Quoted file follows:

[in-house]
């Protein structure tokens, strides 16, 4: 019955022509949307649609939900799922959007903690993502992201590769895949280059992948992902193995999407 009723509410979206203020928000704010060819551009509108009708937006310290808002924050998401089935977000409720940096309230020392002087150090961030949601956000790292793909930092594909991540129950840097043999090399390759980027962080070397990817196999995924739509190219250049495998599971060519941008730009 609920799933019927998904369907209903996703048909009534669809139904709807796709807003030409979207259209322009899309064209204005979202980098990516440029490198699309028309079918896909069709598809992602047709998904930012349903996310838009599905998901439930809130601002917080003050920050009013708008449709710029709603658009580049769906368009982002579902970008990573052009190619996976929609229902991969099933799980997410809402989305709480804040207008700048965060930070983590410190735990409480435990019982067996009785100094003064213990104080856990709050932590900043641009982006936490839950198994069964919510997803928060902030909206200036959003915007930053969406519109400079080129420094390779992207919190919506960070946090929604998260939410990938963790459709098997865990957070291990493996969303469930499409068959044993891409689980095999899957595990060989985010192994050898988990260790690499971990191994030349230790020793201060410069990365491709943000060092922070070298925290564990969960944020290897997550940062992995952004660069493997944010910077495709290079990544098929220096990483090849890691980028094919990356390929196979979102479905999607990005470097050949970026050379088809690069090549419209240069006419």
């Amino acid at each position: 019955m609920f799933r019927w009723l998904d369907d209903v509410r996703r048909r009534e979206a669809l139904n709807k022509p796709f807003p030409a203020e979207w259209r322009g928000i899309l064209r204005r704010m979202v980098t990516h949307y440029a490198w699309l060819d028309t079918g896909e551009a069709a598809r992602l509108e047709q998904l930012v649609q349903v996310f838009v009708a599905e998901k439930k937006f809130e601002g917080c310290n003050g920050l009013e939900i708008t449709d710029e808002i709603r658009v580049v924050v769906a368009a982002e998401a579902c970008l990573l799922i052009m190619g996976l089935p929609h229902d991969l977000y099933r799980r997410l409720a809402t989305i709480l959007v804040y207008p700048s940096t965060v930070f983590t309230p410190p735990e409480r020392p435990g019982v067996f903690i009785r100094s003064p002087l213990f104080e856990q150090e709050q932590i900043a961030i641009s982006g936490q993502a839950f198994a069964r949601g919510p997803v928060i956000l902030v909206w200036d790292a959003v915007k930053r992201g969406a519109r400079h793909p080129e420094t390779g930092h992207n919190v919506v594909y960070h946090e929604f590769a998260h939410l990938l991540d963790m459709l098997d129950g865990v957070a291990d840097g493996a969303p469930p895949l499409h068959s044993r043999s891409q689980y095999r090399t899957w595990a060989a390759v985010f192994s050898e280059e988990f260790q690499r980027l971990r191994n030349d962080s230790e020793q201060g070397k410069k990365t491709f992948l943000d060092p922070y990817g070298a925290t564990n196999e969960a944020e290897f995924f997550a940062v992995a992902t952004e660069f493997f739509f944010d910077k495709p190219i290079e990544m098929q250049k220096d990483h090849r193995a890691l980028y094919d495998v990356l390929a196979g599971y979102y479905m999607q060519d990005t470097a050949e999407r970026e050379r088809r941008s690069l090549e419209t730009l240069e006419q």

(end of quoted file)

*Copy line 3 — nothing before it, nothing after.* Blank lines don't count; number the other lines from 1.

């Amino acid at each position: 019955m609920f799933r019927w009723l998904d369907d209903v509410r996703r048909r009534e979206a669809l139904n709807k022509p796709f807003p030409a203020e979207w259209r322009g928000i899309l064209r204005r704010m979202v980098t990516h949307y440029a490198w699309l060819d028309t079918g896909e551009a069709a598809r992602l509108e047709q998904l930012v649609q349903v996310f838009v009708a599905e998901k439930k937006f809130e601002g917080c310290n003050g920050l009013e939900i708008t449709d710029e808002i709603r658009v580049v924050v769906a368009a982002e998401a579902c970008l990573l799922i052009m190619g996976l089935p929609h229902d991969l977000y099933r799980r997410l409720a809402t989305i709480l959007v804040y207008p700048s940096t965060v930070f983590t309230p410190p735990e409480r020392p435990g019982v067996f903690i009785r100094s003064p002087l213990f104080e856990q150090e709050q932590i900043a961030i641009s982006g936490q993502a839950f198994a069964r949601g919510p997803v928060i956000l902030v909206w200036d790292a959003v915007k930053r992201g969406a519109r400079h793909p080129e420094t390779g930092h992207n919190v919506v594909y960070h946090e929604f590769a998260h939410l990938l991540d963790m459709l098997d129950g865990v957070a291990d840097g493996a969303p469930p895949l499409h068959s044993r043999s891409q689980y095999r090399t899957w595990a060989a390759v985010f192994s050898e280059e988990f260790q690499r980027l971990r191994n030349d962080s230790e020793q201060g070397k410069k990365t491709f992948l943000d060092p922070y990817g070298a925290t564990n196999e969960a944020e290897f995924f997550a940062v992995a992902t952004e660069f493997f739509f944010d910077k495709p190219i290079e990544m098929q250049k220096d990483h090849r193995a890691l980028y094919d495998v990356l390929a196979g599971y979102y479905m999607q060519d990005t470097a050949e999407r970026e050379r088809r941008s690069l090549e419209t730009l240069e006419q």